Beneath The Divine: The Wicked Resurrection (Fat Trucker Records)
Straight out of Chepstow with a sledgehammer blow are four piece Beneath The Divine, they are bassist Tim, drummer Barney, guitarist Kev and vocalist Jason and their music is a tidy mix of stoner, doom and classic heavy metal Odin's Law gives you exactly what you'd expect the heavy riffs, thundering drums and bellow vocals bringing to mind Orange Goblin, COC, Monster Magnet et al. Swamp King is sludgier with lumbering heaviness but what endears the band to me are the sung vocals which serve as an antithesis to the normal shouted vocals you get from this style of music.
There's a melody to the vocals that works well with the powerful riffage beneath it, swathes of doom comes creeping in on Broken Man which shifts from a hazy psych start into a rumbling bounce at the end of it's 7 odd minute run time. Broken Man bleeds into Walking With The Witch which is the opposite to it's predecessor by starting out with chunky guitar licks but moving into slow, deliberate fuzziness built on Tim's basslines as Kev plays a melodic dextrous solo. Tim, Barney and Kev really play a blinder here the songs are power packed punches to the guts the Sabbath style Dear Father a pick for anyone who worships the Birmingham masters of metal. The Wicked Resurrection is a very strong debut record with a lot of influences it's metallic, it's heavy, it's heavy metal at it's primal best. 8/10
Wind Rose: Stonehymn (Inner Wound Records)
Stonehymn is the third full length record from Wind Rose who sound Nordic or Germanic but actually hail from the barren wastelands of...Italy. Their sound is not in anyway Italian, no Rhapsody or Labyrinth here, it;s the kind of music Blind Guardian, Falconer and Turisas make, folk infused metal with big chorus choirs, drums that rumble like a cavalry charge and razor blade riffs that play in unison with folk instruments. Dance Of Fire and Under The Stone both are deeply entrenched in the Blind Guardian speed metal meets cinematic folk especially Under The Stone which puts the orchestral additions of Frederico Meranda forthright.
The Blind Guardian influence is at it's most audible on To Erebor which is the bands follow up to The Breed Of Durin from their last album and continues the tail of JRR Tolkien's dwarfs, who also influence the band's style just check out their press pictures and it's Tolkien/Warhammer all the way. The deep vocals of Francesco Cavalieri boom on the epic songs such as The Eyes Of The Mountain which rounds out the album in fine style, Wind Rose are laying claim to the Iron Throne of their German and Nordic brethren and they have firmly staked their claim with this record. 8/10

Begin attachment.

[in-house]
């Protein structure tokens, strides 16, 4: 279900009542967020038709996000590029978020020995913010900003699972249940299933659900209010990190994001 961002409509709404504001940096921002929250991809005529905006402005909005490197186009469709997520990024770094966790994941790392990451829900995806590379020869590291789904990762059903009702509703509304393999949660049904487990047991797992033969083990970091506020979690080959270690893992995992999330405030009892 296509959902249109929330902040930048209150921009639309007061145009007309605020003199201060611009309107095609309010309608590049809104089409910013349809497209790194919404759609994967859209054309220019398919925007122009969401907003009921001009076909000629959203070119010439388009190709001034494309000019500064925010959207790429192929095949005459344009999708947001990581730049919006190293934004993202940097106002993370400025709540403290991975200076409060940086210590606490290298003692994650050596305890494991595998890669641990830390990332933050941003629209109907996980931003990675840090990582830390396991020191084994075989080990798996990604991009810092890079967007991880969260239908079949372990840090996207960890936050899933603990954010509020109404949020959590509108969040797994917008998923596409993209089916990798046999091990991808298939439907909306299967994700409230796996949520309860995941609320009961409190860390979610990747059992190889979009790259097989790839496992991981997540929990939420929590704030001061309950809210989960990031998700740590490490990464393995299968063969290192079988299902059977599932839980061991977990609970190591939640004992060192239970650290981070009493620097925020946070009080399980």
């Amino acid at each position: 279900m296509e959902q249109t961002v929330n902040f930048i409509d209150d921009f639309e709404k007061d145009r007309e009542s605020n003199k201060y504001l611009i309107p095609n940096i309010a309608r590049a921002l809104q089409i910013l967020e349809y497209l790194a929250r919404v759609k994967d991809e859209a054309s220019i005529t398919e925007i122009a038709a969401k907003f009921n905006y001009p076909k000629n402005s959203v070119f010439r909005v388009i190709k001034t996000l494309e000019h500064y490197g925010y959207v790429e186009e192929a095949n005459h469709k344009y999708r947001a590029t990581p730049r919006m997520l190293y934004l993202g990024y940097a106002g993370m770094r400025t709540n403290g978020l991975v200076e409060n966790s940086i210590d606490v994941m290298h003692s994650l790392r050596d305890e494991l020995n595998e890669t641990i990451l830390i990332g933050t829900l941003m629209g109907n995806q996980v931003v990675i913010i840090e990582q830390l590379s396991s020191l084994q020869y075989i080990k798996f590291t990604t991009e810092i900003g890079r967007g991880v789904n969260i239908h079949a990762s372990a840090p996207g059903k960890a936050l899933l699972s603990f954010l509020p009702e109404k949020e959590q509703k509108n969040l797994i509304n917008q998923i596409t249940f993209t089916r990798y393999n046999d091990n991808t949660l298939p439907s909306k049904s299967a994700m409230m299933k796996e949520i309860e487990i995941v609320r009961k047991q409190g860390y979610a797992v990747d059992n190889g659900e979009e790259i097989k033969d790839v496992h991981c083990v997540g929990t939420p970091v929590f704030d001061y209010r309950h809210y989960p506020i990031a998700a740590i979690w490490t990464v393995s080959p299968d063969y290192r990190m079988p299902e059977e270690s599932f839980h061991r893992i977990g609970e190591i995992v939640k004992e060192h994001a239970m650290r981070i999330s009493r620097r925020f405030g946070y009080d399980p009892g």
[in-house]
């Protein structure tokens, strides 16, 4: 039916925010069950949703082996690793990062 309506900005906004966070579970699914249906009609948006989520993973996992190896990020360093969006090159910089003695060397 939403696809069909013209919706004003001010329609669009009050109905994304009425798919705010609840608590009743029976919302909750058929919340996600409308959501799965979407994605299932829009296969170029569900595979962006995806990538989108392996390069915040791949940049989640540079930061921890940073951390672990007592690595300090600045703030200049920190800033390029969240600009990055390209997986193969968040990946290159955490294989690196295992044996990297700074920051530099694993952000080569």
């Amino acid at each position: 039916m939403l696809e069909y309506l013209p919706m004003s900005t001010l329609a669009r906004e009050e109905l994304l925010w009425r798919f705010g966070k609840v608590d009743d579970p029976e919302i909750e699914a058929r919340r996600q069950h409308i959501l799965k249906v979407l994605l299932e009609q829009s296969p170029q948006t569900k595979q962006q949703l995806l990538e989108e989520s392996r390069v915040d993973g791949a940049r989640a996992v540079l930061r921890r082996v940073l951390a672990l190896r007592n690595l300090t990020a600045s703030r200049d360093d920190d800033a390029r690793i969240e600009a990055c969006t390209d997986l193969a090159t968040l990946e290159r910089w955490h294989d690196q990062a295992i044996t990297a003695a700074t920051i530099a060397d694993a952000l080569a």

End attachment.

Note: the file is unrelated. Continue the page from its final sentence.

Ravage: Return Of The Spectral Rider (Self Released)
Ravage are a power/thrash metal band from Malden, Massachusetts, I remember being a fan of their second album The End Of Tomorrow released all the way back in 2009 so for their first album they have gone forward and released an album of brand new... wait...that's not right. Return Of The Spectral Rider is a re-recorded, remastered version of their debut album called The Spectral Rider, obviously unless you are really up on your American power metal this record will be all new to you anyway so really you can't judge it a re-recording more a new album in it's own right and as such that's how I'm going to review it.
Al Ravage's vocals are first and foremost what immediately strike you about the band, they are low and powerful carrying off the metal god histrionics well as the rest of the band shred like bastards on Spectral Rider, The Wicked Way and Whyvern maintaining a balancing act between classic heavy metal and power metal. It's standard stuff yes, obligatory dual guitars a tough rhythm section and songs of warriors and horror themes (Wake The Dead) but it bangs the head and brings a smile to that face. The Spectral Rider has returned and on his back wheels are Ravage ready to bring the metal again. 7/10